Life is different driving 200 miles an hour.
The magnitude of what you're doing — traveling fast enough to lift a loaded Boeing 747 off the ground — is belied by a surprisingly calm environment. It's quiet, almost, save for some low wind rushing over you and the frantic whir of whatever engine got you there. Outside, the landscape moves past you and the horizon toward you with an ethereal alacrity that's similar to rushing out of a dream.
FOR THE RECORD:
Supercars: In some copies of the May 31 Business section, a review of three sports cars capable of speeds of 200 mph was accompanied by a photo of the Lamborghini Aventador J concept car, not the production model that was reviewed, the Aventador LP 700-4.
Yet at the risk of stating the obvious, a 200-mph car needs things the tired family sedan does not.
It needs transmissions that shift in milliseconds; brake rotors the size of large pizzas; suspension systems ripped out of Formula One race cars; carbon fiber passenger shells; aerodynamic down force that would hold an elephant to an ice rink; and engines that might have two and sometimes four turbochargers putting out 600, 700 or even 1,000 horsepower.
It is components like these that make up such 200-mph supercars as the McLaren MP4-12C, Lamborghini Aventador and the Bugatti Veyron. McLaren and Lamborghini are the most recent entrants into this exclusive club; while the Bugatti is its undeniable president. Available at graduated, yet always exorbitant price points, these cars are three answers to the same 200-mph question.
Bugatti Veyron Grand Sport
In the automotive world, the grand savant of speed, power and excess is, indisputably, the Bugatti Veyron 16.4.
The car itself is a rolling superlative; nearly any fact or figure about the Veyron is so much an outlier it would make Malcolm Gladwell's head explode. The Veyron isn't even new on the market; Bugatti put it on sale in 2006 after years of gestation by German parent company Volkswagen. Yet the data surrounding the Veyron — what it can do and how it's able to do it — are still staggering.
Let these numbers bounce around your brain helmet for a moment: When it was introduced, the Veyron was the fastest production car in the world with a top speed of 253 mph. (That record was later broken, only to be reclaimed by Bugatti in 2010 with a 1,200-horsepower version of the Veyron called the Super Sport.)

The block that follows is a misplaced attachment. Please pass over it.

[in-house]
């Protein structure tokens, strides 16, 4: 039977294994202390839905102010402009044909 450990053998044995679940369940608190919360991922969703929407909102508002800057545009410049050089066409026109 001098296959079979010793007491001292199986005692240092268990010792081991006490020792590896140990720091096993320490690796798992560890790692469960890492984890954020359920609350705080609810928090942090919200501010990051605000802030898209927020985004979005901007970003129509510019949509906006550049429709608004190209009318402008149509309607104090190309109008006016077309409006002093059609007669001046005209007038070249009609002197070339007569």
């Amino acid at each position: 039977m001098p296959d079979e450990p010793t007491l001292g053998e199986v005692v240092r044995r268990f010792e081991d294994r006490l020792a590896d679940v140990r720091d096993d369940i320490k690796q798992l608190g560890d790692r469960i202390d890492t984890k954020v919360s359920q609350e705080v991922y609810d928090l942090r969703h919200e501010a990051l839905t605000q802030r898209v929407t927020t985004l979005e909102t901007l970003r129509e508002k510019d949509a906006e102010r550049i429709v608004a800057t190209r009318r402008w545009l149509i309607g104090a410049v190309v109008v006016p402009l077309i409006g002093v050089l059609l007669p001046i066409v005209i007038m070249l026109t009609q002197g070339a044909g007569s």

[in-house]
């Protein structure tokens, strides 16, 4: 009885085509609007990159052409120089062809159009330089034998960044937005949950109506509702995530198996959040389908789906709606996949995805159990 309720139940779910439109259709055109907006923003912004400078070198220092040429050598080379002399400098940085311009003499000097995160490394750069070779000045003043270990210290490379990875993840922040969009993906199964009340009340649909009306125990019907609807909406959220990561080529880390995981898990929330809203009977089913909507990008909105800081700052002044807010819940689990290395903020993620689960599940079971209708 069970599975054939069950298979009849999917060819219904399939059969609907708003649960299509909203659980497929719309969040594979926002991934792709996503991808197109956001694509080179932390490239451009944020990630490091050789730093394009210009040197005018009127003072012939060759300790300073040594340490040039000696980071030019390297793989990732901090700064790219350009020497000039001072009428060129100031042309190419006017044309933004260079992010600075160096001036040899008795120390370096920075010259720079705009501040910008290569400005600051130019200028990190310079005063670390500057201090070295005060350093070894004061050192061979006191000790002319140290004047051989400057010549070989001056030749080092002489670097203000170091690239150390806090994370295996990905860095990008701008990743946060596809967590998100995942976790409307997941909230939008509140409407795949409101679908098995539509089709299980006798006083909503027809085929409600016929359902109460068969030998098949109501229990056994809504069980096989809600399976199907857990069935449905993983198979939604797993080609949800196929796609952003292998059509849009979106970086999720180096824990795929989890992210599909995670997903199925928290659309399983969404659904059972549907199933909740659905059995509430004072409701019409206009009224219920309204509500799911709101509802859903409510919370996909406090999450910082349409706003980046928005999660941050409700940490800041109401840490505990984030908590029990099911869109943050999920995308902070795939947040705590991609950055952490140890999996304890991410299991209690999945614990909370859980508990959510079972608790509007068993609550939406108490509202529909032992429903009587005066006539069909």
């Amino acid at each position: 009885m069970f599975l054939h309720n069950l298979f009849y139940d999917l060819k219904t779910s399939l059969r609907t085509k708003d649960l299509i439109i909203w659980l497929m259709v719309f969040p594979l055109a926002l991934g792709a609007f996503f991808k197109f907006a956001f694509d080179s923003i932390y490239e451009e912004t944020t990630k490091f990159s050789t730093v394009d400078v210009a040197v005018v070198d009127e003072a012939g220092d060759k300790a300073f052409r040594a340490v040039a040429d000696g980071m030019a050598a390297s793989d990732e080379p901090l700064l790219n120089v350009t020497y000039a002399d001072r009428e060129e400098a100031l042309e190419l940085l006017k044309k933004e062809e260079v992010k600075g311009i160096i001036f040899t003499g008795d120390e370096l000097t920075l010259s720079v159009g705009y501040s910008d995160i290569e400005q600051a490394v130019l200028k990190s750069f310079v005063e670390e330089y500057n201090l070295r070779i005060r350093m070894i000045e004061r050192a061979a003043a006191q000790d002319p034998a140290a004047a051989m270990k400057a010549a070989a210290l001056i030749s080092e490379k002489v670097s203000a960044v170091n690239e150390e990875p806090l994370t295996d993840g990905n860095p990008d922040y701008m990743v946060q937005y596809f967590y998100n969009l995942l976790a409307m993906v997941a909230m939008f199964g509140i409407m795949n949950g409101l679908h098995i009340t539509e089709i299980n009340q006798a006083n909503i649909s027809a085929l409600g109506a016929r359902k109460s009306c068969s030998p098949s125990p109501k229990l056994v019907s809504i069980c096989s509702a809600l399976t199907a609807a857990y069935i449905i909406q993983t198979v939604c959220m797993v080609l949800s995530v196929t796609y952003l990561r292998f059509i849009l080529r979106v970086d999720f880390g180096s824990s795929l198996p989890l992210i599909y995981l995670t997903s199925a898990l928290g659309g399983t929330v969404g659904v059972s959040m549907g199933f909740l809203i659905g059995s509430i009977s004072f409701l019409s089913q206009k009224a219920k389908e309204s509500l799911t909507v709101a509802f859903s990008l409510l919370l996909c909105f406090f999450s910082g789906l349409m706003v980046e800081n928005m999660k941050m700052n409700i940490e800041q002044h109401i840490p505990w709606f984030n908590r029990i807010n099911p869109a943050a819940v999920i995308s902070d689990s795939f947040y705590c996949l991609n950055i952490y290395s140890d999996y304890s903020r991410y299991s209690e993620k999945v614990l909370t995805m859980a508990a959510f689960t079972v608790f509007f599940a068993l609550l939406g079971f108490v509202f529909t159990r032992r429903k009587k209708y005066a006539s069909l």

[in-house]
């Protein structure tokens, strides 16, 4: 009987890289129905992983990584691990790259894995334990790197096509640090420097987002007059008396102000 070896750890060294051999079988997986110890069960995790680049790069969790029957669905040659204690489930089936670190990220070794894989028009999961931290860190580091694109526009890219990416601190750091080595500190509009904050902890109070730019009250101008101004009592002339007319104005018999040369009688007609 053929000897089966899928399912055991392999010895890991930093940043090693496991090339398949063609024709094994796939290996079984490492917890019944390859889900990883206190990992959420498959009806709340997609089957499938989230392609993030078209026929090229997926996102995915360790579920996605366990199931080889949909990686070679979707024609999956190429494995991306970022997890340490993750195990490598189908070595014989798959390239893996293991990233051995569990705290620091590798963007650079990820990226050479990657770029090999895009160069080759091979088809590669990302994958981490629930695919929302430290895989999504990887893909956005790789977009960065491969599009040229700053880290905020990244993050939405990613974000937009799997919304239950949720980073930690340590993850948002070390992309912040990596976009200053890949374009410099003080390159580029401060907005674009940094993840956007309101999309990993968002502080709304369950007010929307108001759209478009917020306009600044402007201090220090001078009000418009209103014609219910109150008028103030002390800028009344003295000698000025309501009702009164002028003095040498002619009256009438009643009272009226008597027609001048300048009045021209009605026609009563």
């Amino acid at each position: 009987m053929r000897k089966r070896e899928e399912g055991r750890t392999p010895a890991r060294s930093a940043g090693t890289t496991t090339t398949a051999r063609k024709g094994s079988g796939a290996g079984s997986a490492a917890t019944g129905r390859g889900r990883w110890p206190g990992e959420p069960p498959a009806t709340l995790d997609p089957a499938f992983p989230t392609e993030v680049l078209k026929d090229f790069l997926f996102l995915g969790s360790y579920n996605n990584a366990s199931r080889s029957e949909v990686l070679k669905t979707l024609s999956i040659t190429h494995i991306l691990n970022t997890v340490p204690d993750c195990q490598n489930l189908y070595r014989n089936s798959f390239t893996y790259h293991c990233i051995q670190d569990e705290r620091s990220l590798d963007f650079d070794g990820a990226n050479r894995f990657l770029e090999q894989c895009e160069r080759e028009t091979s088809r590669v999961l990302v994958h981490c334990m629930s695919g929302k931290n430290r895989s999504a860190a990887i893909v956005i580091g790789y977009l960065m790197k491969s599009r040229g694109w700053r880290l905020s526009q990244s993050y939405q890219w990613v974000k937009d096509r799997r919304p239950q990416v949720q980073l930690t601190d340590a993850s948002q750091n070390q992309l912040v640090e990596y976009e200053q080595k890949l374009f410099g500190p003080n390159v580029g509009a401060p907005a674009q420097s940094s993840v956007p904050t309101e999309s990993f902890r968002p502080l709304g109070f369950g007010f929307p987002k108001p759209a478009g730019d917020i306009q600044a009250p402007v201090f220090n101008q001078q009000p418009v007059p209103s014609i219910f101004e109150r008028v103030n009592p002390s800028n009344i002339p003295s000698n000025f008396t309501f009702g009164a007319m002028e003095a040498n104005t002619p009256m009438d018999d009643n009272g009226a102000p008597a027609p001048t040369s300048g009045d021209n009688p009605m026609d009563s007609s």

Accelerating from zero to 62 mph takes about 2.5 seconds. Accelerating to 100 mph and back to zero happens in less than nine seconds. Put another way, the Veyron will go from completely motionless to triple digits and back in about the time it takes you to read this sentence.
It's able to move like this because just behind the passenger compartment, Bugatti dropped an eight-liter, quadruple-turbocharged, 16-cylinder engine that makes 1,001 horsepower and 922 pound-feet of torque.
I tested a 2012 Grand Sport edition with a removable hardtop. Although it's the length of a Prius, it's as heavy as a Toyota 4Runner SUV. In an effort to keep that weight as low as possible, the Veyron has a carbon fiber passenger cell onto which an aluminum front structure and a steel rear structure are bolted. This enables the Veyron to be adequately rigid and lightweight, while the rear structure is steel because it's the best choice for the extreme temperatures the engine and turbochargers produce.
The sticker shock for all this go is just as powerful as the car. The original Veyron 16.4, of which Bugatti sold all 254 copies it made, ran a cool $1.7 million. Each of the 150 Grand Touring models is closer to $2 million, depending on exchange rates with the Euro. Then consider upkeep. Annual service? About $20,000. Tires? $8,700 each for the rear, $6,500 for the front. They last about 6,000 miles.
Yet despite being the most refined, luxurious and powerful machine this side of a Cessna Citation X, to slide into the supple, leather-lined cockpit of the Veyron for a day's worth of driving reveals an often overlooked fact. It's still just a car. A noisy car. With the top on or off (it doesn't stow in the car), the Grand Sport is an aural cacophony of internal combustion.
Other than this noise, and the Veyron's transcendental acceleration, the rest of the experience is drama-free. The steering is communicative, road grip is excellent, and the ride is firm without being harsh.
But it's just a car. Prospective buyers shouldn't expect the hand of God to give you a fist-bump as you drive off.